Volume 3, Issue 10 (Summer 2017)                   Caspian.J.Neurol.Sci 2017, 3(10): 169-174 | Back to browse issues page

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1- Shiraz Neuroscience Research Center, Shiraz University of Medical Sciences, Shiraz, Iran; nashjazadeh@yahoo.com
2- Clinical Neurology Research Center, Department of Neurology, Shiraz University of Medical Sciences, Shiraz, Iran
Abstract:   (916 Views)
This is a case study of a 34-year-old woman who was admitted to hospital with a history of severe orthostatic headache. She was diagnosed as having spontaneous intracranial hypotension (SIH) by undetectable cerebrospinal fluid (CSF) pressure at lumbar puncture, and with evidence of diffuse dural enhancement of the brain detected by magnetic resonance imaging (MRI). However, the contrast-enhanced MRI of the spinal cord did not show a CSF leak site and she was treated conservatively. After a few days, the patient’s recurrence of headache with continuous duration and progressive worsening led to further investigations by contrast-enhanced MRI, magnetic resonance venography (MRV) and computed tomography venography (CTV) that showed an extensive thrombosis in the superior sagittal sinus, left sigmoid sinus and both transverse sinuses. Then, the patient was treated successfully with heparin and oral anticoagulant. She had no neurological deficit after six months. SIH with concomitant intracranial cerebral venous thrombosis is a rare condition. We hypothesize that SIH may change cerebral blood-flow velocity and viscosity and can cause intracranial cerebral venous thrombosis.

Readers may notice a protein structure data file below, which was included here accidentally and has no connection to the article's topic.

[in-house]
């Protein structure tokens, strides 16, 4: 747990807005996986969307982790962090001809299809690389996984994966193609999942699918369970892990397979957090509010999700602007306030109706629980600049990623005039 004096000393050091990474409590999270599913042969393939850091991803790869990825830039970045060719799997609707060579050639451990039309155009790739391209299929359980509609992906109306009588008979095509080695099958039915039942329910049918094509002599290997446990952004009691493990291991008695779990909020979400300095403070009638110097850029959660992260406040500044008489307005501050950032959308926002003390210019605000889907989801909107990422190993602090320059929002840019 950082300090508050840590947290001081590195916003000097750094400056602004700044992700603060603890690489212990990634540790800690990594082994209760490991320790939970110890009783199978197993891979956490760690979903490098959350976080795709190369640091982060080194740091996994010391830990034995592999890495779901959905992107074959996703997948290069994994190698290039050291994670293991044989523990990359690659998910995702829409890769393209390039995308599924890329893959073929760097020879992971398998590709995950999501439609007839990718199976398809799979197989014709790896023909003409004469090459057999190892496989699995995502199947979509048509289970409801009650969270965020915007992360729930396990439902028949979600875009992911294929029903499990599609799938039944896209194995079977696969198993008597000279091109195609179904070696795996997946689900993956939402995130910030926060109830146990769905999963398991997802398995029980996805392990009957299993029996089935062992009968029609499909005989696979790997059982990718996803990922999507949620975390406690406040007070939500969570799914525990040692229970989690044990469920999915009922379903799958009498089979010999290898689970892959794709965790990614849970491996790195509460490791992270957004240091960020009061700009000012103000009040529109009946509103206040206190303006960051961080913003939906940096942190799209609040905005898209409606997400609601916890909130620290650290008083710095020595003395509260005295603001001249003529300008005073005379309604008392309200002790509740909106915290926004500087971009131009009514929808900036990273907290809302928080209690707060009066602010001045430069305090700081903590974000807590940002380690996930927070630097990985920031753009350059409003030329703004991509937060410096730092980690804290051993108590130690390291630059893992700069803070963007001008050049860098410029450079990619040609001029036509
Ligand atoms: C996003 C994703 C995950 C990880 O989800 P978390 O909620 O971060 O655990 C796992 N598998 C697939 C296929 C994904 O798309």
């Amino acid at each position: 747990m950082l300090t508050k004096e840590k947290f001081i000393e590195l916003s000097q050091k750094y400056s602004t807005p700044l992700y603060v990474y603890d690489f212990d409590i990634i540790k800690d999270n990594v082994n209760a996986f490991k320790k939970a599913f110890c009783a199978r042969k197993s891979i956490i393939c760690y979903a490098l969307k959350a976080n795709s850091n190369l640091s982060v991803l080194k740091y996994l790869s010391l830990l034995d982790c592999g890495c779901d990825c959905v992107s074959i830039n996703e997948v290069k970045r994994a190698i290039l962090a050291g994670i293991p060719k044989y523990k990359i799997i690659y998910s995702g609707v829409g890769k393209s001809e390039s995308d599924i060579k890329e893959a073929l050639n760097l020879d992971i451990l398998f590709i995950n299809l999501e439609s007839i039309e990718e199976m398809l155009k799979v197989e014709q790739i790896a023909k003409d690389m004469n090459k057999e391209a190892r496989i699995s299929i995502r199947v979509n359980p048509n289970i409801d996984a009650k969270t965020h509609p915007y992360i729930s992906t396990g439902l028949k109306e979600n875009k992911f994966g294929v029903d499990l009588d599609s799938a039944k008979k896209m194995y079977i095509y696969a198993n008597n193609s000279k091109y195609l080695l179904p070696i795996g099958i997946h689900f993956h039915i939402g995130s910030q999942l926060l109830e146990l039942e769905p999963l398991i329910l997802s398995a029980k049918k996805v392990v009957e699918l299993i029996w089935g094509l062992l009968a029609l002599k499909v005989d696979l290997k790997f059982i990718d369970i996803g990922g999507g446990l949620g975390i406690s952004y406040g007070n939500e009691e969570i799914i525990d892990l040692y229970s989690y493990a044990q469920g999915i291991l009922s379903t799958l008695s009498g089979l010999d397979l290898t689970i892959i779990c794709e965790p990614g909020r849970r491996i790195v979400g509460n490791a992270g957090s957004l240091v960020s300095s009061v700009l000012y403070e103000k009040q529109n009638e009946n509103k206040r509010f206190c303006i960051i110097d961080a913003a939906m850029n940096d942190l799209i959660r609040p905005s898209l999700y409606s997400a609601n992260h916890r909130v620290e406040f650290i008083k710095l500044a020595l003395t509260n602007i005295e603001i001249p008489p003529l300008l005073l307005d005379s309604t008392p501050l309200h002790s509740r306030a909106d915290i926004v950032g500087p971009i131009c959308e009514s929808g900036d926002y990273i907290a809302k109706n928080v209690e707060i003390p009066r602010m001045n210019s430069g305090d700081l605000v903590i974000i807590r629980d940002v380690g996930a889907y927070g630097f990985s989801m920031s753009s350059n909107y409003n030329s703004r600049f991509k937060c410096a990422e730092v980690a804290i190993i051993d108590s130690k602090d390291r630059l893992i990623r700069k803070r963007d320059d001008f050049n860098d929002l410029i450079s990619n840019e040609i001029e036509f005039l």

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Type of Study: case report | Subject: Special
Received: 2017/09/6 | Accepted: 2017/09/6 | Published: 2017/09/6